The court found that the jury’s allocation of fault and award of damages pursuant to the defective verdict sheet was superfluous and did not render the verdict inconsistent and the high-low agreement was triggered. The court further held that the plaintiff’s post trial motions raising the issue of inconsistency in the verdict were not so substantial and fundamental as to breach the parties agreement and warrant rescission.

Requirements

Client Approval. A client must consent to a high-low agreement for it to be effective. In Graham v. Herbert, 2009 N.Y. Misc. LEXIS 6702, 242 N.Y.L.J. 112 (N.Y. Sup. Ct.), plaintiff’s injuries stemmed from a motor vehicle accident. Plaintiff’s initial attorney agreed to limit recovery to $10,000. Plaintiff changed attorneys and the new counsel did not discover the agreement until an evidentiary hearing a month later. Plaintiff’s new attorney filed a motion to set aside the high-low stipulation entered into between plaintiff’s prior attorney and defendants. The court found that there was no evidence that the client had approved the high-low agreement and that the settlement amount agreed upon was unconscionable. As such, the court held that there was no basis to hold the plaintiff to an agreement that undervalued his claim and vacated the agreement.

Full Disclosure. Additionally, high-low agreement must be disclosed to all parties. In Eighth Judicial District Asbestos Litigation v. Amchem Products and Garlock Sealing Technologies, 8 N.Y.3d 717 (2007), only two defendants remained at the time of trial: Garlock and Niagara. Without informing Garlock, plaintiff and Niagara entered into a high-low agreement setting parameters of $155,000/$185,000. The Supreme Court knew an agreement was entered, but it did not know the terms and no one informed Garlock of the agreement. The jury awarded plaintiff $3.75 million apportioned between Garlock and Niagara 60/40. The court found that the non-disclosure deprived Garlock of a right to a fair trial. Because the court found that the high-low agreements must be disclosed to all parties, the verdict was vacated and a new trial ordered.

Motions. Finally, high-low agreements must specifically prohibit motions on liability to prevent the court from considering them. Courts have been affirmed in considering motions where the high-low agreement in question did not specifically prohibit making post verdict motions. Doubrovinskaya v. Demitzer, 77 A.D.3d 609 (2d Dept 2010). The courts have also held that the existence of a high-low agreement did not waive the issue of comparative negligence. Batista v. Elite Ambulette Services, 281 A.D.2d 196 (1st Dept 2001).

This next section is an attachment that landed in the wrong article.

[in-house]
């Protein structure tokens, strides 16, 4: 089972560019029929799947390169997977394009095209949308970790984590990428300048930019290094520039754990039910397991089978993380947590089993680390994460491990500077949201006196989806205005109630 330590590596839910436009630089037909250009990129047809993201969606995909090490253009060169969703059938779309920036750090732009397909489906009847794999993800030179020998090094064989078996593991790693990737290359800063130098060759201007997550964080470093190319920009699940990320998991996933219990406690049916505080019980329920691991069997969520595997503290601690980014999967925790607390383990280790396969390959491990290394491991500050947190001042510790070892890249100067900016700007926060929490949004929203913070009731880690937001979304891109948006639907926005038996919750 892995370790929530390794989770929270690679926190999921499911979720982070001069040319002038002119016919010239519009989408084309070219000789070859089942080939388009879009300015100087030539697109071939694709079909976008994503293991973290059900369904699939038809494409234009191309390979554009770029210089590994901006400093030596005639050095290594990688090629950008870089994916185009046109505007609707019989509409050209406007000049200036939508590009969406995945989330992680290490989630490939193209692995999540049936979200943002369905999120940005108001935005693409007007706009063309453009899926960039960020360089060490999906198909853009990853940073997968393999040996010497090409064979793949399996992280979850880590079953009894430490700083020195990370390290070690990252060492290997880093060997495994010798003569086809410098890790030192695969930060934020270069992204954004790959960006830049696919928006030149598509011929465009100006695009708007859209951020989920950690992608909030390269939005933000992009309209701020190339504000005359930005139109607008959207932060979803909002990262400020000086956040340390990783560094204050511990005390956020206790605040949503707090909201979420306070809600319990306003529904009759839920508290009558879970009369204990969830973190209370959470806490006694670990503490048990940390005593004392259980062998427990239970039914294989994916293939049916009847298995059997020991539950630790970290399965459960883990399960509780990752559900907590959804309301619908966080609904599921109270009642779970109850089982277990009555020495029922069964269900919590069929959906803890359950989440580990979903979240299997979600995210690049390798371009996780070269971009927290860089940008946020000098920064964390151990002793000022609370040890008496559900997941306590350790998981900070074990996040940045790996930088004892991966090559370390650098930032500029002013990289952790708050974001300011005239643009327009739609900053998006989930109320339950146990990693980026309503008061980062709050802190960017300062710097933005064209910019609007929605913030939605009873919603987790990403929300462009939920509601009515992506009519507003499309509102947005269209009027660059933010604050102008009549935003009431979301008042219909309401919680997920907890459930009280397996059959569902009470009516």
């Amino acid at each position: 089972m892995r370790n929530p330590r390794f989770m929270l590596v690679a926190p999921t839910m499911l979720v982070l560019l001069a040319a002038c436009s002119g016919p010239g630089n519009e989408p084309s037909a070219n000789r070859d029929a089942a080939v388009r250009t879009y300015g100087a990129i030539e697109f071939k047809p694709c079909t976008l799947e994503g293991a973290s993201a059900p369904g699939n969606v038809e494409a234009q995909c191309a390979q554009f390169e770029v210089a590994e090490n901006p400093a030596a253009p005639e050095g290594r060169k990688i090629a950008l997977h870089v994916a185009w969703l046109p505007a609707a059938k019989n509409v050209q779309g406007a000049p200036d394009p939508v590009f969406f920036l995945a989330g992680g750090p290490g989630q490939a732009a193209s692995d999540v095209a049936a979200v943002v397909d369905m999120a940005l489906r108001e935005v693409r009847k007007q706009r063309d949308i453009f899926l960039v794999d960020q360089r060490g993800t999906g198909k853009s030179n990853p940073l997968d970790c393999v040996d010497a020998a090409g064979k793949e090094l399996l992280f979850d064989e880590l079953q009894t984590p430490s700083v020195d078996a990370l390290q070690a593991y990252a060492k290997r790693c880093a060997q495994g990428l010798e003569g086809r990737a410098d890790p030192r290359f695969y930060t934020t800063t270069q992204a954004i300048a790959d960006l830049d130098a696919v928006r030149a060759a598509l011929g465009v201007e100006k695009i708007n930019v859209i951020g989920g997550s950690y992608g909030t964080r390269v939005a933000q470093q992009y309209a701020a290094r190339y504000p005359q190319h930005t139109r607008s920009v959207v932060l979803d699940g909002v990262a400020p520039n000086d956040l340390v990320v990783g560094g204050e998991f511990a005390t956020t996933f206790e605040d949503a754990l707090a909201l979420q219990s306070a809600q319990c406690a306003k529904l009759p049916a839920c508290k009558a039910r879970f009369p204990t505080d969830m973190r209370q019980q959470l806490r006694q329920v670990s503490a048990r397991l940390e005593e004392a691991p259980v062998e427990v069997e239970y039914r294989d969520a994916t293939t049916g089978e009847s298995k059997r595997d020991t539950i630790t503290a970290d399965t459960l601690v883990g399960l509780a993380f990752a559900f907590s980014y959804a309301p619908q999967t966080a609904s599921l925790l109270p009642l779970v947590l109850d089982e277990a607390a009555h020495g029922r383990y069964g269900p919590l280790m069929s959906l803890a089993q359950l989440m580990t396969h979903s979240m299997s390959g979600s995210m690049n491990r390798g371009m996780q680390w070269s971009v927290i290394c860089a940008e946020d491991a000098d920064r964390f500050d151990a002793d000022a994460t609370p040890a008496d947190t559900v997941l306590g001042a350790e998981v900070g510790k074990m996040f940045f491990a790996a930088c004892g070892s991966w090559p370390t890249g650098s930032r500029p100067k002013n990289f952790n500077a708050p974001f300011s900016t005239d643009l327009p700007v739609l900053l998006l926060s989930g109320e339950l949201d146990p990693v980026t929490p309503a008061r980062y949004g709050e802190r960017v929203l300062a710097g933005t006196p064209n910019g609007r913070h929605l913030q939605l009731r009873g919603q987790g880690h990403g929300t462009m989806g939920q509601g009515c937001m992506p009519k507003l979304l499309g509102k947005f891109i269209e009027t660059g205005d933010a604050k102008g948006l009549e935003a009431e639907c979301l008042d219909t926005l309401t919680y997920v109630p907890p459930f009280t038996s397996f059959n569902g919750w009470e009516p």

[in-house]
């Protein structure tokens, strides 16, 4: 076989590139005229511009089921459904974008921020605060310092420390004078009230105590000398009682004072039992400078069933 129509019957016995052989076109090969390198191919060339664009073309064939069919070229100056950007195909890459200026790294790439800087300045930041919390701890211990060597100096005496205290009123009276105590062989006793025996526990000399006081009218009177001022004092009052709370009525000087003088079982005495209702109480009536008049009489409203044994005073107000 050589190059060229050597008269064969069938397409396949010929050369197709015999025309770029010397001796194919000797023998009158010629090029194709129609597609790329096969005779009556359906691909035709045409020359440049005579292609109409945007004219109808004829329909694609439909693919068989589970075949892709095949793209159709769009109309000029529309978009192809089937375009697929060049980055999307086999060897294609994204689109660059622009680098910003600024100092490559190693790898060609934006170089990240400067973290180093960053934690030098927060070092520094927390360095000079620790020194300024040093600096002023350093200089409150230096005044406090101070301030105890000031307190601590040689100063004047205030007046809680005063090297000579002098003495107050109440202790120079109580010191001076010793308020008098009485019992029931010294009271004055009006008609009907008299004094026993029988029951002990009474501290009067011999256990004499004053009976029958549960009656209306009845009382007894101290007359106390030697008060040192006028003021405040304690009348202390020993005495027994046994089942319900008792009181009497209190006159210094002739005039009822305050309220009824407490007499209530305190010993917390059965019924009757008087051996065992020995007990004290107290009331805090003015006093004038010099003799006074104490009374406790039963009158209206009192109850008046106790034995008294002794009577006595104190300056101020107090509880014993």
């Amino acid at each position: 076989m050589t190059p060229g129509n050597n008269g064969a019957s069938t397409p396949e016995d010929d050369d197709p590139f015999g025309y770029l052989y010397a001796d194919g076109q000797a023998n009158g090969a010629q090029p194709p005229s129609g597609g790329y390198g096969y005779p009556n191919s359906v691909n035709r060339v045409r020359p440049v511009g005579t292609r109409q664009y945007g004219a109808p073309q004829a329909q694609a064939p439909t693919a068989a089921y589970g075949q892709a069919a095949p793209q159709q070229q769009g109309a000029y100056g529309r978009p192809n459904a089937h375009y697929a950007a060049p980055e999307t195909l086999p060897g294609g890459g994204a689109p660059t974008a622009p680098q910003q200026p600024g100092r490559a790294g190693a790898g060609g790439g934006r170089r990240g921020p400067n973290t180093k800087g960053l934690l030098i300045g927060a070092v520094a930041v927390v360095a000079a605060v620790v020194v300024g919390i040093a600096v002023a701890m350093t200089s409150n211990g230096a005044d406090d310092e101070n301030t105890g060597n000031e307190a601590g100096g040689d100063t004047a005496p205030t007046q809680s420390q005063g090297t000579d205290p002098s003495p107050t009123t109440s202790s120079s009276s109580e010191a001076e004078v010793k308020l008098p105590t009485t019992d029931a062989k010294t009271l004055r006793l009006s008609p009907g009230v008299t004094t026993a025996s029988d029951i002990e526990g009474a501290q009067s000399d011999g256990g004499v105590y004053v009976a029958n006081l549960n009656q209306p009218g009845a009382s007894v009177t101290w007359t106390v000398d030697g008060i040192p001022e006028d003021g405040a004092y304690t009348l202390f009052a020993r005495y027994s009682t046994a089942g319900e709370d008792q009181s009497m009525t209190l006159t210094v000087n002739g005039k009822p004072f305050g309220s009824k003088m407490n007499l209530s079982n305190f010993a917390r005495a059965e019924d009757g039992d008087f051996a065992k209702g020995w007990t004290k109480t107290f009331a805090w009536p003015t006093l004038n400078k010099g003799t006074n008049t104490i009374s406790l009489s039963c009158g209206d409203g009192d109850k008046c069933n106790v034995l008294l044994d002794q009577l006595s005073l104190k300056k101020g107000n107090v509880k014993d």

Jury Question

There are hundreds of anecdotes about attorneys misinterpreting jury questions to their detriment. Holzmuller v. Spring Valley Housing Development Fund, 2005 WL 1566855, is a clear example of this and of the usefulness of high-low agreements.

In Holzmuller, the parties had discussed multiple high-low agreements. A $900,000/$450,000 high-low agreement had been proposed as the jury began deliberations. During deliberations the jurors contacted the judge and asked “If we do not feel like the plaintiff suffered any damage, do we still have to award him his medical expenses?” Upon hearing the question, defendants withdrew their high-low offer. The jurors ultimately found that plaintiff’s damages totaled $1.658 million dollars. Had the limits been in place, the defense would have saved nearly $750,000. This attorney gambled based on reading the jury’s tea leaves, which proved to be misleading when the verdict was finally announced.

Conclusion

A high-low agreement is a most effective way to prevent a runaway verdict with potential exposure of personal and corporate assets and at the same time guaranteeing plaintiff a recovery in the event of a defense verdict. The elements of the agreements must be carefully and specifically drawn to avoid either party from engaging in post-trial motion practice. All parties must be informed and the agreement must be placed on the record. Remember, a high-low can be put into effect during trial as long as the jury has not returned a verdict. It can be placed on the record even when the jury has reached a verdict, but has not announced it. High low agreements should be utilized much more frequently.